How To Find Out If You've Been Hit By The Equifax Hack

The credit monitoring bureau says the personal information of 143 million Americans was exposed.

Everyone should be worried about the latest cybersecurity breach.

Equifax, one of the main credit score providers in America, announced Thursday that the company was the victim of a large-scale hack that exposed the personal information, including Social Security numbers, of an estimated 143 million Americans.

Hackers gained access to names, Social Security numbers, birth dates, addresses and some driver’s license numbers. About 209,000 customers’ credit card numbers were also exposed, as well as dispute documents containing personal information for about 182,000 customers.

With a hack that could affect up to 44 percent of the American population, people are understandably anxious to find out if they are among the many whose information is now at risk of identity fraud or being sold on the black market, an underground online marketplace where criminals sell personal information that can be used to get credit cards, take out loans or make purchases.

“When this type of stuff happens, it’s like, ‘Oh, crap,’” Alex McGeorge, head of threat intelligence at the security firm Immunity, told Wired. “Your Social Security number doesn’t change, so this data is going to get resold on the black market and hold its value for a while.”

To find out if you’ve been affected, you can check on a website Equifax has set up in response to the hack:

The website above will lead you to a link to let you see if you were impacted by the hack. In order to do so, you have to provide your last name and the last six digits of your Social Security number.

Once you do that, victims of the breach will be scheduled for enrollment in the company’s “complementary” credit-monitoring service, TrustedID Premier, for one year. After the year is up, users may have to pay for the service if they don’t proactively cancel. The terms of use say customers must have internet access and a credit or debit card to sign up.

The terms of use for TrustedId says that customers using its products are subject to mandatory, binding arbitration. However, on Friday, Equifax clarified on its website that the “arbitration clause and class action waiver included in the Equifax and TrustedID Premier terms of use does not apply to this cybersecurity incident.”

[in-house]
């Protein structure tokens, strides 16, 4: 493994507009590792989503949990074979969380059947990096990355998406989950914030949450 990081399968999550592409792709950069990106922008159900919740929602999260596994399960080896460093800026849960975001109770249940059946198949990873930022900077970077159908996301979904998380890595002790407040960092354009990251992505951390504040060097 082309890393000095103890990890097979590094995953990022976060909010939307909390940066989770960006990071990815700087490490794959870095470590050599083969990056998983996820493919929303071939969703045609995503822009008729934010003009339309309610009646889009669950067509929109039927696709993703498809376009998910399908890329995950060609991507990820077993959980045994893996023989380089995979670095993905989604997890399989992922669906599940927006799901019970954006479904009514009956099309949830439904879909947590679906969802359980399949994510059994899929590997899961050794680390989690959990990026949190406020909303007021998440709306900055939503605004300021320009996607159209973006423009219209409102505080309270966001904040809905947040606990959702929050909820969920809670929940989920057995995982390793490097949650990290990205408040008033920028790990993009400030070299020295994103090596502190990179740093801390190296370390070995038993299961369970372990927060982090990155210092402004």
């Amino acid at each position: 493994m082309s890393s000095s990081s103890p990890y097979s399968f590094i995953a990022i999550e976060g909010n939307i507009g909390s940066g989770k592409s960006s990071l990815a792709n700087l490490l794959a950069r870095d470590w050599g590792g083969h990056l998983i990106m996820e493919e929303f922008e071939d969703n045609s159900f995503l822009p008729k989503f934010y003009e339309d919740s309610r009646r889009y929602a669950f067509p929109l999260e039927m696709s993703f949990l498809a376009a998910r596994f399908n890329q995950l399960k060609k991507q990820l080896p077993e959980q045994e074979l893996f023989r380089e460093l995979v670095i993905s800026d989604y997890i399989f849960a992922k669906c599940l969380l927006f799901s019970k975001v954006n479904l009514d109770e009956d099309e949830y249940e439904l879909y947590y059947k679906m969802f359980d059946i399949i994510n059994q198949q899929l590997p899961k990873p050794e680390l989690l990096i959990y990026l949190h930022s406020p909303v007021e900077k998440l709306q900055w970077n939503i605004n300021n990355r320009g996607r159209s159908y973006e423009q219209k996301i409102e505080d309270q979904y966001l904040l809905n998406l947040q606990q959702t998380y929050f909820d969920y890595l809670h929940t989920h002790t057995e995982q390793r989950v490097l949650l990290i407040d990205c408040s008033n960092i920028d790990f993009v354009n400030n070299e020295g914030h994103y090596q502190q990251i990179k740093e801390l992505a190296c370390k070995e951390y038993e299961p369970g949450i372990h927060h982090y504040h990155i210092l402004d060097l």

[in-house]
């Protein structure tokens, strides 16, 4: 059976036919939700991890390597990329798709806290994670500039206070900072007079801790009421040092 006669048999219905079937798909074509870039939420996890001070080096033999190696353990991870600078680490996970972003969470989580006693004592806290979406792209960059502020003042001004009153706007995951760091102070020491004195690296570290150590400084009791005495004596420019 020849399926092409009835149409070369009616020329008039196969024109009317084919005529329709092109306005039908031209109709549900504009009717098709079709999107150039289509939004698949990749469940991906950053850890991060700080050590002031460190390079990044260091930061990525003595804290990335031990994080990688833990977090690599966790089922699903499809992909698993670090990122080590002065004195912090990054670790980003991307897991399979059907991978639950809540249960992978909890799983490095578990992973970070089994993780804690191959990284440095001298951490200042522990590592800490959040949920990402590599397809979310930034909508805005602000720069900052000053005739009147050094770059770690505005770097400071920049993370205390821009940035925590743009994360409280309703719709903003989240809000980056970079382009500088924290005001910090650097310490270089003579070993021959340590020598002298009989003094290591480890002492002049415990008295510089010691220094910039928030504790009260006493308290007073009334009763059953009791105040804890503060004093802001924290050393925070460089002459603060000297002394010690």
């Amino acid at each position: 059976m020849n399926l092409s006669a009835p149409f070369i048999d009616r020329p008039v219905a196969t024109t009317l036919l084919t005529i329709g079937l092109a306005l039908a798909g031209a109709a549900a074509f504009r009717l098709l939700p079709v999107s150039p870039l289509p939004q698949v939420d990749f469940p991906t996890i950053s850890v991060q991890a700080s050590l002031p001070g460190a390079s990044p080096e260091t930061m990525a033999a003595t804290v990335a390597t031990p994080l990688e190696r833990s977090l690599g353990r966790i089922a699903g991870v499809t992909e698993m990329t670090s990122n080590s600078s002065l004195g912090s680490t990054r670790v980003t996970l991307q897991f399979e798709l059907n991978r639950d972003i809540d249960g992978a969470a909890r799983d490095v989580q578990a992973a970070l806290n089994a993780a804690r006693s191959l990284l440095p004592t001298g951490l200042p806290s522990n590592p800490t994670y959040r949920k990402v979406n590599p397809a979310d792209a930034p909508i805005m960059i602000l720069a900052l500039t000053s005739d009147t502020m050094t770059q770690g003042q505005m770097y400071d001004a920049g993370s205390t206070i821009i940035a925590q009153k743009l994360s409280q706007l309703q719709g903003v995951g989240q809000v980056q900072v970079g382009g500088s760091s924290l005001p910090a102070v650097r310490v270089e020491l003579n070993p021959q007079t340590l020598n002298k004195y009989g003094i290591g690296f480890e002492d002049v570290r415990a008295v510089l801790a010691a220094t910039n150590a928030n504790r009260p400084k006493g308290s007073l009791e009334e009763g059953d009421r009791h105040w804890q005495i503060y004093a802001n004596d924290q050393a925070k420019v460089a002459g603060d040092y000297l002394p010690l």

When several HuffPost staff members attempted to check their status, they received one of two messages: One confirms that the user was not affected by the breach and the other message says you may have been affected. Both provide a link to enroll in the company’s credit-monitoring service, TrustedID Premier.

This is the message you'll receive from Equifax if your information has <em>not</em> been affected by the security breach.
This is the message you'll receive from Equifax if your information has not been affected by the security breach.
This is the message you'll receive from Equifax if your information may have been affected by the security breach.
This is the message you'll receive from Equifax if your information may have been affected by the security breach.

In the meantime, you can protect yourself by doing the following:

1. Freeze your credit.

Enabling a credit freeze restricts who can see your credit report, preventing lenders and others who you aren’t already familiar with from accessing your information. To do this, call each of the three major credit monitoring bureaus: Experian (888‑397‑3742), TransUnion (888-909-8872) and Equifax (800-349-9960).

2. Activate a free 90-day fraud alert.

According to the Federal Trade Commission, you are allowed to activate a free 90-day fraud alert with one of the three credit bureaus, which will make it harder for identity thieves to steal your information. You can also renew it after the 90-day period is over.

3. Check your credit report.

Although Equifax announced the security breach on Thursday, it discovered the actual breach on July 29. That means that hackers may have had personal information for a few months before they were caught. Check your credit report using a verified credit report company to see if there have been any accounts opened under your name without your permission.

CORRECTION: An earlier version of this story listed an incorrect contact number for Equifax. Language has also been changed to note that all three credit score companies, not just one, must be contacted to initiate a credit freeze.

This article has been updated with new information about Equifax’s responses to customer inquiries and its credit monitoring service.

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